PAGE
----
THEY YOUNG AND THE NESTLESS


The young and the nestless: Millennials and housing

 

HARTFORD, Conn. – March 11, 2016 – Chicago native Juan Hernandez fell in love with Hartford while attending Trinity College and decided to stay after graduation. But like many members of the millennial generation, he's learned that affording a place to live can be an expensive proposition.

Hernandez and his girlfriend pay $1,600 a month to rent a one-bedroom apartment. The grace period for his student loan payments expires this month. An aide to a city council member, the 25-year-old Hernandez plans to attend law school eventually. While he thinks it might make more financial sense to buy a home in Hartford, Hernandez is questioning whether he can qualify for a loan.

"If you're not working on Wall Street, how are you going to come up with that downpayment?" said Hernandez, who considers himself lucky to have earned bachelor's and master's degrees with only about $15,000 in outstanding student loans. "I know people who graduated with $20,000, $40,000, $50,000 in loans. To be completely honest, most of them went back home."

Realizing that millennials like Hernandez are burdened with debt, a difficult job market, weak wage growth and a less affordable housing market than their parents, some states are looking to keep educated young professionals within their borders for years to come by helping out with their housing costs.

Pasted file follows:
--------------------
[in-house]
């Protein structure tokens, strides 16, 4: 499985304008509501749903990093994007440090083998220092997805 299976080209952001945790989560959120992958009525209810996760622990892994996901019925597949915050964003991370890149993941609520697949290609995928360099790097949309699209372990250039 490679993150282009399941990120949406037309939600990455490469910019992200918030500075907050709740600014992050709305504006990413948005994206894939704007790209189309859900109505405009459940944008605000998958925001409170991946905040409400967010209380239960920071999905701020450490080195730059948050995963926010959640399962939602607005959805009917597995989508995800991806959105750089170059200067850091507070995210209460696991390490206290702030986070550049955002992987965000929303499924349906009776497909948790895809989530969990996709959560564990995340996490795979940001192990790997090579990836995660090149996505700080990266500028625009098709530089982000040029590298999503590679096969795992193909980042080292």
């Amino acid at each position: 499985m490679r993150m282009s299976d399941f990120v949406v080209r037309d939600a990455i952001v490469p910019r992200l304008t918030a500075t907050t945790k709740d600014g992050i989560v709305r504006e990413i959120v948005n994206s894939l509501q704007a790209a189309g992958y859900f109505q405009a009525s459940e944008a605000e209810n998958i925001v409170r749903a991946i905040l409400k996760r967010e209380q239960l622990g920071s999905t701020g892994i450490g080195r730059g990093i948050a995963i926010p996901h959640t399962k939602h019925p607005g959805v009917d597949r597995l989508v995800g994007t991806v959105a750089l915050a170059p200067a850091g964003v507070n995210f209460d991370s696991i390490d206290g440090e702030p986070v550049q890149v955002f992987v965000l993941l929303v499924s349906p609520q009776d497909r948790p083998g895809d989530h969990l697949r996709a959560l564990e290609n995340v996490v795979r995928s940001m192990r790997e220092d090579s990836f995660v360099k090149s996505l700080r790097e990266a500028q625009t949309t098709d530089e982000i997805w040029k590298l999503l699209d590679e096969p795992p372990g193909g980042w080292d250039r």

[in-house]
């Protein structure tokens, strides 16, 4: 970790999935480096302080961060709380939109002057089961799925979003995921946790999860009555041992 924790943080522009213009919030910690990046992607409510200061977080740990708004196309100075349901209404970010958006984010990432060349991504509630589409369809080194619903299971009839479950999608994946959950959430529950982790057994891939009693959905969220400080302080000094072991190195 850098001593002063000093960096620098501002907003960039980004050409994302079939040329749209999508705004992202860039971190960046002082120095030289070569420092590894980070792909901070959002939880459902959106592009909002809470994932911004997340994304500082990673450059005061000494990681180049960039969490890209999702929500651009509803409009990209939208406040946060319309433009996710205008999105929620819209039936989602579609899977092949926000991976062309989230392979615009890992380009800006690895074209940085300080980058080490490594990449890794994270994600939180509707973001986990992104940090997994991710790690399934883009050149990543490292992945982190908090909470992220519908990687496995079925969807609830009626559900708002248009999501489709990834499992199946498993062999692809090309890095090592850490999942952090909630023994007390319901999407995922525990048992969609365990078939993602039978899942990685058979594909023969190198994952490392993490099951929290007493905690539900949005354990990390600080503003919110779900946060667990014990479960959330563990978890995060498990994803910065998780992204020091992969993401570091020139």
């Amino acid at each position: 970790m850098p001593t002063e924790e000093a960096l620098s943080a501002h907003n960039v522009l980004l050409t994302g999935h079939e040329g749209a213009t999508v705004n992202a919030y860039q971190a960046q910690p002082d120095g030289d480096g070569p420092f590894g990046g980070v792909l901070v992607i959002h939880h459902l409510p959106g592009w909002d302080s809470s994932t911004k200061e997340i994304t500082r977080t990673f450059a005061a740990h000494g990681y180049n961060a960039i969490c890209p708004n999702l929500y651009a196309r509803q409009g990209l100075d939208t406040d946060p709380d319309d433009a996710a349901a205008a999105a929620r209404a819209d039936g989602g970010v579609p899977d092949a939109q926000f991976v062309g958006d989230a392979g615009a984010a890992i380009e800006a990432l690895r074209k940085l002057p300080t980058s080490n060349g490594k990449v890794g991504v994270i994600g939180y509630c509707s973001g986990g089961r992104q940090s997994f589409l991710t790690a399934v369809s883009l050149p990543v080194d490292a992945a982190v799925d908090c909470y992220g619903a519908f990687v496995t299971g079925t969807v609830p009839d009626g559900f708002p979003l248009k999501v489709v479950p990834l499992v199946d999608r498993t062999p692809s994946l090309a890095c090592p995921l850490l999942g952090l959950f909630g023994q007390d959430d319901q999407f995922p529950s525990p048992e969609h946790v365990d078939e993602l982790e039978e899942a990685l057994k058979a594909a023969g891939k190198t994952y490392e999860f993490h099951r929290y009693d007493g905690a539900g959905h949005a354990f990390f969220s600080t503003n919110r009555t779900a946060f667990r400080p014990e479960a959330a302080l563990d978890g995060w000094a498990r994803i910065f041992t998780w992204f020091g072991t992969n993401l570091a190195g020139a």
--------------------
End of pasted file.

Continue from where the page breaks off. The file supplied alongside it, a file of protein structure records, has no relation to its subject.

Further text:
Initiatives like mortgage downpayment assistance, rent subsidies, urban homesteading incentives, partial student loan reimbursement and even "millennial villages" are being considered across the country to help professionals put down roots in communities. Some programs already in place are being embraced by members of what's become a coveted population because of their sheer numbers, their education levels and their ability to spur urban revitalization and economic growth.

The first phase of Maryland's "You've Earned It" program ran out of money in less than two months because of demand. Now in its second phase, the program provides a discounted mortgage rate and downpayment assistance to college graduates with more than $25,000 in student debt and who buy a home in certain regions of the state.

"Kids are struggling because they spend all this money on their education and then when they come back out to the real world, the jobs they get only pay $30,000, $40,000," said Hartford state Rep. Angel Arce, who would like to create a similar program in Connecticut. "These kids get their education in the state of Connecticut. They're from the state of Connecticut. Let's find a way to keep their knowledge, keep them here in the state of Connecticut."

A bill Connecticut lawmakers are considering would provide a financial incentive to recent college graduates to rent or buy their first home in certain urban areas. To be eligible, the millennial must have at least $20,000 in student debt. Those who meet the qualifications could deduct up to 10 per cent of their annual rental or mortgage payments from their personal income liability, as long as the deduction doesn't exceed $1,200 annually.